Sheriff's Office, LAH residents collaborate to stop burglaries
It wasn’t the type of surprise Joe Yang wanted to wake up to – the sound of two burglars in his Stirrup Way home in Los Altos Hills.
“I’m either lucky or unlucky,” said Yang, who described thwarting the burglary attempt to town residents who packed Thursday’s Los Altos Hills City Council meeting.
The break-in at Yang’s home brings the number of burglaries in Los Altos Hills to 34 this year – exceeding the 10-year annual average of 28.3. Unlike the other 33, the Yang home was occupied at the time.
According to Yang, two intruders – who may have accessed his home via an unlocked back door – entered the first floor of the residence and began shouting fake police calls to determine whether anyone was home. When the burglars reached the second floor, they encountered Yang and attempted to attack him. Yang said the unarmed criminals fled when he reached into a drawer for a knife. Separated from his mobile phone, Yang said he was unable to summon the Sheriff’s Office before the burglars escaped.
“These burglaries grieve us. … We want to catch the bad guys,” said Santa Clara County Sheriff’s Capt. Ken Binder. “Every burglary is like a little knife to our inside.”
In an update to the community at Thursday’s meeting, Binder reported that the Sheriff’s Office has added patrol cars, undercover units, investigators and technology including license plate scanners to its arsenal in recent months. He listed several emerging trends: Burglars appear to be working in groups of two to three, and all burglaries over the past two months occurred on weekdays, the majority between 10 a.m. and 2 p.m.
When burglaries occur, Binder said sheriffs respond within nine to 14 minutes and collect fingerprints, surveillance footage and other evidence on-site. With the capability of comparing fingerprints to those amassed in databases recording recent arrests and the names of parolees, fingerprinting has been a particularly effective method for solving the crimes. With an in-house investigation team, Binder said they have achieved a clearance rate of 40 percent, a figure much higher than the FBI’s national average of 28.1 percent arrests for burglaries.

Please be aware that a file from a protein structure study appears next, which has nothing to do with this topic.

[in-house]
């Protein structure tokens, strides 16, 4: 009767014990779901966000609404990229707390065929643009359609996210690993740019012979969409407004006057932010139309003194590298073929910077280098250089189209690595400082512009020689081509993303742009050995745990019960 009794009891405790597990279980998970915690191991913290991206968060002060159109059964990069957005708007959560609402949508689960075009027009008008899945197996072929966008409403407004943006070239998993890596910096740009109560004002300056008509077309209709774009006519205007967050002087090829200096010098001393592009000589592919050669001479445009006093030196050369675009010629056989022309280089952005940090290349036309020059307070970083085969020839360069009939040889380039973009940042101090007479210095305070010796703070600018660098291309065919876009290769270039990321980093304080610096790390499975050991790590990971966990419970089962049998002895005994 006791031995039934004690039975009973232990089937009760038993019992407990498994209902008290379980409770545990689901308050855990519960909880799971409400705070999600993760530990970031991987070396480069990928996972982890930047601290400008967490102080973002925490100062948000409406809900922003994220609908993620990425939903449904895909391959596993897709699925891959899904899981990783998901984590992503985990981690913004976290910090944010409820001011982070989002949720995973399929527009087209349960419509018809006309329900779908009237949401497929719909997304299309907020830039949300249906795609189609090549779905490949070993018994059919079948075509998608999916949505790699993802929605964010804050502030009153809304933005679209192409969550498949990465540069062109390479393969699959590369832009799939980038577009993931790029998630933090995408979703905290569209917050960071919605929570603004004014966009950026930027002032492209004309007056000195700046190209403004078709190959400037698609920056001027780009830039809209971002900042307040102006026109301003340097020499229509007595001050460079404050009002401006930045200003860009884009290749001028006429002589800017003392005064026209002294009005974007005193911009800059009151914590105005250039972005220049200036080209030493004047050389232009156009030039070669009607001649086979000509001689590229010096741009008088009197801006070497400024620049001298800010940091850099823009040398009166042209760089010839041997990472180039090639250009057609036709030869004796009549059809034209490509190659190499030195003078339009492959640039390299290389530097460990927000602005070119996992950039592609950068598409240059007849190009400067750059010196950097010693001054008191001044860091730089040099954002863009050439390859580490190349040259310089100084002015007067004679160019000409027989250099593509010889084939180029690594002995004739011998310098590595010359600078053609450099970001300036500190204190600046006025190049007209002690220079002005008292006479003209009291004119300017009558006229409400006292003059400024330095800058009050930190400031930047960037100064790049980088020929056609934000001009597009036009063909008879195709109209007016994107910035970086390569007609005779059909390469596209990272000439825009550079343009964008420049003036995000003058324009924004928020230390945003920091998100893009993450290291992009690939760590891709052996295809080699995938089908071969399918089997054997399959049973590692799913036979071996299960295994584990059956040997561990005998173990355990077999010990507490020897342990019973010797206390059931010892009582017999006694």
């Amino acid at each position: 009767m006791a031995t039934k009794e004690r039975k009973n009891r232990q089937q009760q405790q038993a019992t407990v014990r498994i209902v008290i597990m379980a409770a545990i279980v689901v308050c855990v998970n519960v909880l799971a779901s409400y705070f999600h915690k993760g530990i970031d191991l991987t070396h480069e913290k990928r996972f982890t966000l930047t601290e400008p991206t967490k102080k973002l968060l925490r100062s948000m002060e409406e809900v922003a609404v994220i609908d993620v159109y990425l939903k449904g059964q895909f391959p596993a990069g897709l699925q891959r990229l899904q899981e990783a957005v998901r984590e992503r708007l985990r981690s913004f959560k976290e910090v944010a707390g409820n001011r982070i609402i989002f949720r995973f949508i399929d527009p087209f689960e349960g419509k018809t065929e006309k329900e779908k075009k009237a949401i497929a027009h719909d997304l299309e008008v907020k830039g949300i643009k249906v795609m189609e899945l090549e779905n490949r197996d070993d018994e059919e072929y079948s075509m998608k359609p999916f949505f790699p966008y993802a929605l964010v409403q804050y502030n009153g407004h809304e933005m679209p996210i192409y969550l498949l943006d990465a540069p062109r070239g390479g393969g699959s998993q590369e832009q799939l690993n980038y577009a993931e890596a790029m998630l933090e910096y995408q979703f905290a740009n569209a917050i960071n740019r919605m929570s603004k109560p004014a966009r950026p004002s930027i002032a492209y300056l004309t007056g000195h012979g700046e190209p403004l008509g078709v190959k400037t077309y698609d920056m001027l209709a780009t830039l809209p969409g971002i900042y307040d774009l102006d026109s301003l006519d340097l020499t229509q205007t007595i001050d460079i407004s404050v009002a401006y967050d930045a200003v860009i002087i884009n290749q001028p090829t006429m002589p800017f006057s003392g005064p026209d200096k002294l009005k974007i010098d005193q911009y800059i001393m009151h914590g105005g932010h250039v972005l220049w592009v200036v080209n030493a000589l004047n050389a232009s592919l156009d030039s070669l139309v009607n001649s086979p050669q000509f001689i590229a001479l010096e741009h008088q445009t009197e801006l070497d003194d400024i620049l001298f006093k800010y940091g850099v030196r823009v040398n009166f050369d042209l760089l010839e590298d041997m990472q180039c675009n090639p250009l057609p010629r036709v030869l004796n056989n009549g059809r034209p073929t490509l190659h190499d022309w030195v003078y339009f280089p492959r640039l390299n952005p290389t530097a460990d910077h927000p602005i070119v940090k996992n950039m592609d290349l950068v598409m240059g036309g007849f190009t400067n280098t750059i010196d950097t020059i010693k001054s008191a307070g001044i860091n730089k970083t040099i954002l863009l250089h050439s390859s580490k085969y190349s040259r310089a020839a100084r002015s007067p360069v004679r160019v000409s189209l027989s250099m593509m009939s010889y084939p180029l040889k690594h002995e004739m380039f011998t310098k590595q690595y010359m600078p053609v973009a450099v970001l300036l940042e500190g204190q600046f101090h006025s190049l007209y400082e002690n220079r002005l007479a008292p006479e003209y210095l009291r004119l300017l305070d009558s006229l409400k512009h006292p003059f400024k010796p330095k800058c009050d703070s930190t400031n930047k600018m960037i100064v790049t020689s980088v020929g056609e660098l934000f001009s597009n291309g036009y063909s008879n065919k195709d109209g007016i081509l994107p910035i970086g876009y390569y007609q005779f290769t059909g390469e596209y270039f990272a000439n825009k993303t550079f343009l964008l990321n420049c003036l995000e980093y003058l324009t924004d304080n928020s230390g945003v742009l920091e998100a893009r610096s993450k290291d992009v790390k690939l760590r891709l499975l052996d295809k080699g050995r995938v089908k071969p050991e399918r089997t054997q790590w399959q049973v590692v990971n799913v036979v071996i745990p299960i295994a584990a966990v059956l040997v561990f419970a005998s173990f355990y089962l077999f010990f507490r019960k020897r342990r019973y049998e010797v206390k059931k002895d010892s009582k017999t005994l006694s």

While the arrests of 12 burglars associated with Los Altos Hills property crimes in the past year may provide some peace of mind for burglarized homeowners, Binder said “we can’t arrest our way out of this.”
Short gaps in property break-ins generally follow each arrest, Binder added, but other unscrupulous individuals quickly replace them.
As obvious as it may sound, Binder pleaded with residents to immediately report suspicious activity in their neighborhoods to 911. He cited several successful collaborative efforts between residents and law enforcement, including a pullover that resulted in the arrest of a suspect who had a burglary tool in his car.
“Even if we had 60 deputies, there are a lot of streets we can’t be on,” Binder said. “It’s a little bit of luck, but we can increase luck if neighbors make calls.”
Home video surveillance footage has proven a valuable tool for deterring and catching criminals. One resident who lives on a cul-de-sac where three of the four homes were burglarized recently said the Sheriff’s Office circulated two surveillance photos of unknown suspects pacing the perimeter of the home online and on social media within 24 hours of submission.
Councilman Rich Larsen urged residents to organize – just as his neighborhood did after a flurry of burglaries.
“There was nothing like the sense of real fear that was happening, and we covered it,” he said. “We’re still very watchful, but we established a very strong neighborhood watch group that checks on any vehicle that goes through our neighborhood.”
Binder endorsed communications among neighbors in person and online, but he said residents should make the Sheriff’s Office their first point of contact with any potential evidence or information.
“Nextdoor.com is very helpful,” said Binder of the popular online neighborhood networking site. “We like the fact that residents are communicating among themselves, but if there is fear and concern, unless someone forwards it to us, we don’t know.”
To report suspicious activity in Los Altos Hills, call 911 or (408) 299-2311 (nonemergency). For public safety alerts and updated burglary information from the Sheriff’s Office, visit losaltoshills.ca.gov and click “Public Safety Alerts.”